Learn from recent history to avert apprenticeship disaster

Government figures have revealed a dramatic 61-per-cent drop in apprenticeship starts between May and July, compared with the same period last year, following the levy launch. As the sector waits to see if this forces a major rethink, FE Week’s deputy editor Paul Offord looks back to another apprenticeship policy catastrophe that sparked a quick U-turn.

The massive drop-off of apprenticeship starts comes as no surprise.

It has long been made clear to us by many providers, employers and those lobbying on their behalf, that the reformed system, rolled out from May 1, would have a slow start and many unintended consequences.

The idea of introducing what amounts to a tax that should force more companies to invest in training was a sound one, but the decision to let employers choose to spend it all on senior management training, allied with the ongoing farce around non-levy allocations, has left us in a mess.

Then-business secretary Dr Vince Cable, who now leads the Liberal Democrats, faced a nightmare scenario that bears comparison back in December 2013.

The advanced learner loans system had been launched that April – only for students aged 24 and above – which was a first for further education.

Take-up was disappointing across the board, but particularly for apprenticeships, which saw just over 400 applications over seven months.

People clearly weren’t prepared to pay their own cash for apprenticeship training in the same way they would for a degree.

I had only recently started as a reporter with FE Week, and the palpable sense of fear from government that this was going to undermine its drive to drastically increase apprenticeship numbers, was clear to me even then, as a relative novice to further education.

On that occasion, Dr Cable, the self-proclaimed “saviour” of our sector, acted promptly and scrapped loans for apprenticeships.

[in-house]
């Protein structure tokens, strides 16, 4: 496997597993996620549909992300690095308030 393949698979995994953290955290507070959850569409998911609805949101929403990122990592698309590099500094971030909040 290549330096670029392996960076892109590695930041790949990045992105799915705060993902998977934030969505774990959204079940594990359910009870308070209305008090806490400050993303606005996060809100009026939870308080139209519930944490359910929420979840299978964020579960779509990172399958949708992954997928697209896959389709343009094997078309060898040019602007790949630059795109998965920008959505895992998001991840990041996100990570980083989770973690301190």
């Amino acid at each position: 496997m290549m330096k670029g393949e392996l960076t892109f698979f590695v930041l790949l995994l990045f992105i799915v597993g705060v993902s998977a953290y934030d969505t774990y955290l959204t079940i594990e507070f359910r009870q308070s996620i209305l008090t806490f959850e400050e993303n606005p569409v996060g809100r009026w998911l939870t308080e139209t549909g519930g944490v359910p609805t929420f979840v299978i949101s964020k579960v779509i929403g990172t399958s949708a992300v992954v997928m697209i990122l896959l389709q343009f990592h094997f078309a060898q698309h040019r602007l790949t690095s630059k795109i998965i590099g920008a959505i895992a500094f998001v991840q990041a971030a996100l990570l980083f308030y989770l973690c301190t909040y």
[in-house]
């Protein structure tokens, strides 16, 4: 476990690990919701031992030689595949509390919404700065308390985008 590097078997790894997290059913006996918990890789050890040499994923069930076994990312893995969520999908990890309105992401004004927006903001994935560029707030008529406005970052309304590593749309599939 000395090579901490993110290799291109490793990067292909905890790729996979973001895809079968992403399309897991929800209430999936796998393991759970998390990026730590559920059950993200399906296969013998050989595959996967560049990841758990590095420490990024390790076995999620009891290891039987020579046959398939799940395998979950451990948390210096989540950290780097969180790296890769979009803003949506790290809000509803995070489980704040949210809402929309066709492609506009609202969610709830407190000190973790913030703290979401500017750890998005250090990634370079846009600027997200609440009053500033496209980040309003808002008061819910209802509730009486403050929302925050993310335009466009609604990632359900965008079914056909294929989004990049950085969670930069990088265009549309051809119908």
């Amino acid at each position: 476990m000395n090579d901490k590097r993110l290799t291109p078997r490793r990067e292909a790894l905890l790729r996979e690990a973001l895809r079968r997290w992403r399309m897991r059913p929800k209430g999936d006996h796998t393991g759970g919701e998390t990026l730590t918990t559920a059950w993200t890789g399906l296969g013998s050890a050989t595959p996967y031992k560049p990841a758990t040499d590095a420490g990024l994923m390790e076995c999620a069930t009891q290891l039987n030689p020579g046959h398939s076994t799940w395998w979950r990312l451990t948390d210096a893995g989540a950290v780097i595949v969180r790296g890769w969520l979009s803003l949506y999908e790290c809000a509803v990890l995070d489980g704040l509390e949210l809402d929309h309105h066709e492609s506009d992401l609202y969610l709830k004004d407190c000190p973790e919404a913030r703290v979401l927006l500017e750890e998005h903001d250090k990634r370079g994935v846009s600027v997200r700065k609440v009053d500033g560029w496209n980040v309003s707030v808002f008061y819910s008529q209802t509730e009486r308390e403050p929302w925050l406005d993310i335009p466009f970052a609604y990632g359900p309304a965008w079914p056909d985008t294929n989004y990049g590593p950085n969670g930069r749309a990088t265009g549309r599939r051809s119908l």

We are now faced with a situation where some employers, rather than learners, appear reluctant to invest in training or will simply save on existing training budgets for managers.

FE Week first reported the unstoppable rise in the management frameworks over a year ago, and today reveal it’s has overtaken business administration to become the second most popular

Now, or rather since May, graduates can for the first time become funded apprentices, meaning big employers will look to invest as much as possible of the money they are being forced to invest in training, on upskilling older employees through, for example, management apprenticeship degrees.

This appears to be the shape of things to come in the post-levy world, as our editor Nick Linford warned in his editorial in this week’s paper, when what we actually need is for more young people to develop skills from a lower level to properly support the UK economy as Brexit approaches.

Something needs to change fast and removing levy and co-investment charges for all 16-18 year-old apprenticeships would be a good place to start for a government apparently determined to improve social mobility.

Governments are, perhaps understandably, always reluctant to admit to having made mistakes.

However, it seems to me that Dr Cable, his then-skills minister Matthew Hancock, and the old Department for Business, Innovation and Skills, set a good precedent for taking decisive and much-needed action.

Let’s hope the skills team now led by our current minister Anne Milton, who has after all repeatedly promised to listen to and act on sector concerns, will be prepared to learn from recent history.

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